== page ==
SWEETWATER COUNTY — Wyoming State Senator Eli Bebout (SD-26) out of Fremont County made an appearance via Zoom during the Sweetwater County Commissioner meeting on Tuesday to discuss Sweetwater County’s needs for CARES (Coronavirus Aid, Relief, and Economic Security) Act funding, and the Wyoming state deficit.
Senator Bebout said the Wyoming Legislature is looking at having a special session to figure out where to allocate CARES Act funding, and he wanted to check if Sweetwater County had a need for the COVID-19 Coronavirus relief monies.
Bebout said the state has $1.25 billion in CARES Act funding available, but they are having trouble “getting the money out the door.”
With the federal restrictions on where and how the money can be spent, which is for specific COVID-19-related costs, the money is not able to be spent in the ways most counties and towns need. Bebout was asking if the commissioners had any input they could give to the Wyoming Legislature and Governor Mark Gordon.
Senator Bebout asked the commissioners to look at hospitals and other places that may be able to use the funding. Though the state is having trouble spending the money, Bebout said Wyoming is better positioned to spend the money than some states.
“The good thing about Wyoming is we’re in the position to be able to do some additional things relative to what other states can do,” he said.
Chairman Randy Wendling said the counties and towns in Wyoming are relying on legislative groups to work with Congress to get restrictions on the money lessened.
“Our federal congressional delegates are working very hard to get controls on the money relaxed so states can get the money out to towns and counties,” Wendling said.
During public comment, Craig Rood, Director Of Public Relations and Government Affairs at Ciner Resources, said the Legislature should consider helping get the COVID-19 Large Business Relief bill passed.
“It helps spend the CARES money and helps us with our 44 percent decline in demand and COVID expenses,” Rood said.
Wyoming’s $1.5 Billion Deficit
Senator Bebout also touched on the state’s $1.5 billion deficit, in which he said everything has to be on the table. He added that K-12 education funding is a big issue at the moment.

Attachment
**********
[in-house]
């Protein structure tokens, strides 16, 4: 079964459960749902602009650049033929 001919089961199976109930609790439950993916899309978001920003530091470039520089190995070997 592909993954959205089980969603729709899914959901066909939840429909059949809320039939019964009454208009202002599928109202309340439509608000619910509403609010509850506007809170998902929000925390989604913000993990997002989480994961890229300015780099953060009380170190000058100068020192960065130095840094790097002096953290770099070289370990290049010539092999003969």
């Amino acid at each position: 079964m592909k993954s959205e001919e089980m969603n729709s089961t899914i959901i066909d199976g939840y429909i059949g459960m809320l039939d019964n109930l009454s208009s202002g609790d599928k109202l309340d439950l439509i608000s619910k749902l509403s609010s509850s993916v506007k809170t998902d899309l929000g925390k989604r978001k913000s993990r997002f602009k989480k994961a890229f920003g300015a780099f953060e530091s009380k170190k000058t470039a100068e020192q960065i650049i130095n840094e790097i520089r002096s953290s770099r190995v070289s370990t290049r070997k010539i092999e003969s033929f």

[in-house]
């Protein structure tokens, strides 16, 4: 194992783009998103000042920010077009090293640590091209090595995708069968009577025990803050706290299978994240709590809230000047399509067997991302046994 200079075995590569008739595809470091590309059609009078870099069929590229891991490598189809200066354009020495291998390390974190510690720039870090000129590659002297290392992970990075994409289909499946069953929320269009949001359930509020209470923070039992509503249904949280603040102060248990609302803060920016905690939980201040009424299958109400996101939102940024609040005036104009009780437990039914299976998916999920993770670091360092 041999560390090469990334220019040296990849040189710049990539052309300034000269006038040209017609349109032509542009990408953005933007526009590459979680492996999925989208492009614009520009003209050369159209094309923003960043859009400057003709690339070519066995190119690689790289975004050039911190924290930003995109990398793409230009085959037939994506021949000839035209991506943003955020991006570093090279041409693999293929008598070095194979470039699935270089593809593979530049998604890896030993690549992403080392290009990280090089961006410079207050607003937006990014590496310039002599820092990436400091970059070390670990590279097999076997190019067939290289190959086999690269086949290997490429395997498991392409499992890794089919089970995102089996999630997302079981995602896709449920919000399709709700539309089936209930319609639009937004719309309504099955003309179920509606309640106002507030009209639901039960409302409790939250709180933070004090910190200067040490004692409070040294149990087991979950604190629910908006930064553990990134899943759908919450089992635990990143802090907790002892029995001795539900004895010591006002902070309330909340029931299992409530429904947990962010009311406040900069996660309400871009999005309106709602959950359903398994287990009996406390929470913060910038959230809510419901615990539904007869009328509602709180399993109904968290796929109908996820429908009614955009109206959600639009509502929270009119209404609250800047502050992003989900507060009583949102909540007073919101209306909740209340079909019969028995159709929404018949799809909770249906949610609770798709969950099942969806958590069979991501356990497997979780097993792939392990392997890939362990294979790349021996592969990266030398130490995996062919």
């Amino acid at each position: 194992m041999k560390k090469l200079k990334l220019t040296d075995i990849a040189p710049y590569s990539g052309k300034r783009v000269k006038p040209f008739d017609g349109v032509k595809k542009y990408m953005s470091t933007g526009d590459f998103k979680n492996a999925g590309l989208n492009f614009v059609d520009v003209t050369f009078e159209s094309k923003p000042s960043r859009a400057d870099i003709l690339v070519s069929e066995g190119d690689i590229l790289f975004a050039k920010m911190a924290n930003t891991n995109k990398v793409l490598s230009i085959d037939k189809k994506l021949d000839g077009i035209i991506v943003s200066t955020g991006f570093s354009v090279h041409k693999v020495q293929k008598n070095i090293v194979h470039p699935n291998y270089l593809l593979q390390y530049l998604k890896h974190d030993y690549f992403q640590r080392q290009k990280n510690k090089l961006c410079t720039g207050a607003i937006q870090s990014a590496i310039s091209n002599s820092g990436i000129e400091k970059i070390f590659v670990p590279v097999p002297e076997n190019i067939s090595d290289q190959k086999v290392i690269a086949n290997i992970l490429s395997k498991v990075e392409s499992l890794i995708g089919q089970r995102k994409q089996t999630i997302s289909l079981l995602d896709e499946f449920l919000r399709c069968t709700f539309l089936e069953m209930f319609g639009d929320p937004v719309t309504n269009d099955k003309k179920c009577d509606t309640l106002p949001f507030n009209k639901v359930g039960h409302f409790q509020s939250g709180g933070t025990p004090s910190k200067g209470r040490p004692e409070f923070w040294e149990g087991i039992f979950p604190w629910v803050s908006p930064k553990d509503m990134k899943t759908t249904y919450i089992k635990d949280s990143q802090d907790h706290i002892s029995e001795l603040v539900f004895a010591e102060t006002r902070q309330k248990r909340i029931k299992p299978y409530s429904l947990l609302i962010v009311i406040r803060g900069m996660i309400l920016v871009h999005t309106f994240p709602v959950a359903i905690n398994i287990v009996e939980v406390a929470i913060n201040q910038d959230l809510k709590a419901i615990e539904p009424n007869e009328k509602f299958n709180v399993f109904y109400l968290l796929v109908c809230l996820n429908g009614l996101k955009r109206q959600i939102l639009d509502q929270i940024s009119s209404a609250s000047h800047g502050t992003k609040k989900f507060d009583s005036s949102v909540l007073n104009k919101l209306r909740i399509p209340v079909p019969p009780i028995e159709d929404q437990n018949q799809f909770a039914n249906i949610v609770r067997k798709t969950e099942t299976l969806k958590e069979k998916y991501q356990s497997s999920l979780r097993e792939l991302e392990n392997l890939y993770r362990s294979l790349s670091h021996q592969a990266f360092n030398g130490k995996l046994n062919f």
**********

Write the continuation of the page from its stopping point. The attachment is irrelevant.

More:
“This deficit is real and serious and it’s going to have a long term effect on all of us, and we’ve just got to deal with a lot of tough issues,” Bebout said.
Commissioner Jeff Smith suggested an expansion of Medicaid, which he acknowledged is a touchy subject. However, he said expanding Medicaid could bring a lot of money into the state.
“There’s the fear of it going away, but so far, the state’s lost out on a billion dollars or something like that,” Smith said. “It should be seriously considered in this session coming up.”
Senator Bebout said that if there are good arguments in favor of expanding Medicaid, that he agreed it should be considered, but only if it works.
Bebout added that with big budgets like the Wyoming Department of Health, the biggest budget in the state besides the $1.8 billion education budget, it will be difficult to expand Medicaid right now. However, he said they will have to look at all of their options, as they cannot cut their way out of the deficit.
“We just can’t cut $1.5 billion. It’s going to be almost impossible,” Bebout said.
Funding to Small Communities
Wendling noted that the state’s legislative stabilization reserve account (LSRA), a rainy day account created in 2005, has been diminished by nearly 50 percent. In 2016, the Legislature allocated $105 million from the LSRA to local governments over four payments, the Casper Start Tribune reported in 2017.
The $105 million is on the table, and during last year’s session, the statue was changed in percentage of allocations to the towns and cities, according to Wendling. At the rate the LSRA account is being reduced, Wendling said the account could be empty in two years. The LSRA also helps fund education.
Wendling said as that account goes away, he would like to look into other accounts that can help fund the small towns and cities.
“We found out that for a huge percent of our small towns, that maybe 15 to almost, I would say, plus or minus 30 percent of those small town budgets depended on the $105 million,” Wendling said.
Wendling also said that as Sweetwater County loses production taxes in minerals, which provide a lot of revenue to the state, the Legislature needs look at replacing those production taxes. He said specifically, they should look at those paying late taxes or are paying hardly anything in taxes.